Start-ups and innovation

Do you have what it takes to be self-employed? The essentials

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The Swiss Federal Statistical Office’s March 2020 report on work and income  (available in French and German) reveals that an eighth of the Swiss workforce is self-employed. Have you ever thought about starting your own company? What does it take to make a successful transition into self-employment? We spoke to Johanna Seeliger about the essential qualities and prerequisites.

Johanna describes herself as “an enthusiast entrepreneur and change agent” on her Impact Hub Zurich profile page. She’s an expert in the subject with lots to say about it, as you’ll find out if you keep reading.

Johanna Seeliger, what abilities and qualities should a person bring to the table if they want to be self-employed?

The most important thing of all is to enjoy what you do. Starting your own business is a big leap into the unknown, and you can’t expect to be an expert in every aspect. You’ve got to have the courage to put yourself out there and tell the world your mission. Like a lot of other people, I sometimes found it hard in the early days. My attitude changed once I found my niche: diversity & inclusion. I’m not scared of being the center of attention anymore because I don’t see it as a test but as an opportunity to do important work.

It also helps if you like having your own freedom. If you enjoy being your own boss, organizing your day as you see fit, and making your own decisions, then self-employment will appeal to you.

What personal qualities are needed? Does a lack of specific qualities make starting a business harder?

Generally speaking, I don’t believe that there’s such a thing as a natural born entrepreneur or self-employed person. I think there’s a lot you can learn if you really put your mind to it. The will to make a go of it is paramount. If you’re just looking to get rich quickly, self-employment probably isn’t for you. Depending on your industry and role, you might end up working more than you would as an employee but earning less. 

Some qualities genuinely are essential: you need either to be a “people person” or to have abilities that are in demand and extensive know-how. For example, if others can do what you’re offering, you can stand out from the competition with a friendly manner and good interpersonal skills.

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    Johanna Seeliger

    Johanna is currently focused on building up Diversify, a consulting firm that specializes in diversity and inclusion – helping companies to recruit women to leadership positions, for instance. Firmly rooted in the start-up scene, Johanna knows what it takes to make self-employment a success.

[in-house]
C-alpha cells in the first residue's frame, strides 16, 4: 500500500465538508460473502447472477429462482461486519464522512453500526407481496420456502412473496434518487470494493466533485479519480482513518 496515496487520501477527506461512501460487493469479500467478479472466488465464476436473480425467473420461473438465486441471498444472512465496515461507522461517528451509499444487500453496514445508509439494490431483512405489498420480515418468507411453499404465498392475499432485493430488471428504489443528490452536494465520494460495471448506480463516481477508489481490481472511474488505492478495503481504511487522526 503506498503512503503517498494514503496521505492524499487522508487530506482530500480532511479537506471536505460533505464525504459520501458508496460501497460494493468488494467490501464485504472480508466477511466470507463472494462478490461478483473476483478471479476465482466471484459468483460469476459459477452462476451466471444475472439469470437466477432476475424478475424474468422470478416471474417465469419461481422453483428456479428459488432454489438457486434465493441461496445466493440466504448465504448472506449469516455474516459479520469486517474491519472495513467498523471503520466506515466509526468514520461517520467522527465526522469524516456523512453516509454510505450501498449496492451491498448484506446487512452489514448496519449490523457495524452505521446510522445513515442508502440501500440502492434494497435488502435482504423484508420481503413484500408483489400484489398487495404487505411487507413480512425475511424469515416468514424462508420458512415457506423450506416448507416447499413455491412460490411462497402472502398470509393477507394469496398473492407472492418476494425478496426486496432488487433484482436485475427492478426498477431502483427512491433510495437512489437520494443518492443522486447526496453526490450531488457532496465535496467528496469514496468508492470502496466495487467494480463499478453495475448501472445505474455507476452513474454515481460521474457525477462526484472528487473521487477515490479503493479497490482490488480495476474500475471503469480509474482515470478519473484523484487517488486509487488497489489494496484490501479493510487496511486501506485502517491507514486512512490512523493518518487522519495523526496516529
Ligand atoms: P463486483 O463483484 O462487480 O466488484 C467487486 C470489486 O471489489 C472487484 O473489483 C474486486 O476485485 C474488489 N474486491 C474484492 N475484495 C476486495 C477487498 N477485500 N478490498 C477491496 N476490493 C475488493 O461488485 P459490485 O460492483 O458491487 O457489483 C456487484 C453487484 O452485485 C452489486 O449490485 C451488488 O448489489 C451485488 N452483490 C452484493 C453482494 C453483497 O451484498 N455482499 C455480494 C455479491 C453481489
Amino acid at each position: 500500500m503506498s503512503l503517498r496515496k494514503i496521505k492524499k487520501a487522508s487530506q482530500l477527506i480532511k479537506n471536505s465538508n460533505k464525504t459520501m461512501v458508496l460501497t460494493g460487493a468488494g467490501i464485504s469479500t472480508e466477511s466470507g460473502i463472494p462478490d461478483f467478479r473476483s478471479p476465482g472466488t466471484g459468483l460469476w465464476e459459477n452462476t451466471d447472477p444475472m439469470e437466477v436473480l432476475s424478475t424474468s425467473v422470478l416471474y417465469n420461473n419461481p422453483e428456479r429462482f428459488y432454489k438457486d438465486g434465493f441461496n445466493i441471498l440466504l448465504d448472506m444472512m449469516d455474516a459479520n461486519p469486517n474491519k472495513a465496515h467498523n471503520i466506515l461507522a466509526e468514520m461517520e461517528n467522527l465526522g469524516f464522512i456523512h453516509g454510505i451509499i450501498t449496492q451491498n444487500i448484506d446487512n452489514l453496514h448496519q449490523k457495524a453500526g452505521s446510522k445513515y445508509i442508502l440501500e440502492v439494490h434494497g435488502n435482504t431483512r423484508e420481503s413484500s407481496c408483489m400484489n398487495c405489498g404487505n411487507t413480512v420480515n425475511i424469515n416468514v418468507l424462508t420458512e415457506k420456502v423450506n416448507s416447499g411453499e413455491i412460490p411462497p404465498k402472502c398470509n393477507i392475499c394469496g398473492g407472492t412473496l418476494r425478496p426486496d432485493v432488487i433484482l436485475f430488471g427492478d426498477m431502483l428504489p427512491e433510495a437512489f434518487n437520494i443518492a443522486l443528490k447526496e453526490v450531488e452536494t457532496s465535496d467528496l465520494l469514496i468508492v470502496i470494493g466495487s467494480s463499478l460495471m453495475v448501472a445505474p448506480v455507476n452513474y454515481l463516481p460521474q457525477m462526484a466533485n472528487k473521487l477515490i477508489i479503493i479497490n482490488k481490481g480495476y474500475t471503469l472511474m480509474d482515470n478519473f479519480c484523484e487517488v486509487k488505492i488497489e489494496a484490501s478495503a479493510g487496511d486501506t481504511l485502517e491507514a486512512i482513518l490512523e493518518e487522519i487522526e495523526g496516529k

To Diversify

Is a willingness to take risks crucial to making self-employment work?

I think people overestimate the risk involved in being self-employed. Most people who have their own company worry that it might fail, but self-employment helps you to develop various skills that are very much in demand on the Swiss job market. Having start-up or freelance experience is a bonus in many jobs. 

The real risk is that you might be earning less for a year or so, so I don’t see self-employment as particularly risky. It’s more of an investment and an opportunity to learn.

What personal qualities and conditions are not conducive to self-employment?

A good financial cushion is very useful. It can often take longer than you expect until the money starts rolling in. Processes might be slower, and you might not be getting big orders right from the outset. It’s soul-destroying if you have to give up because you’ve run out of money, even though financial success seemed to be just round the corner. Money causes stress. 

I’ve noticed that selling your own products or services tends to work best when you don’t have an urgent need to sell. Potential customers can tell when you’re desperate for them to accept your offer. Putting yourself under too much pressure blocks your creativity.There are various ways to bolster your finances. You can dip into your savings, take a part-time job on the side or cut down on your living costs. The important thing is to ease the financial pressure.

“Do what you love!”

Johanna Seeliger, founder & CEO of Diversify

Do you have any insider tips for boosting motivation?

I’ll admit that, personally, I rarely lack motivation. That’s probably because I’m so fired up about what I do.  Of course, I’ve had doubts from time to time, and they were crippling. I dealt with them by talking about them at length with my husband, my friends, and other self-employed people.

What’s my secret? Do what you love! Have the right people around you. Above all, stay true to yourself. It’s important to be yourself!

Does that mean that there’s no wrong time to make the move into self-employment?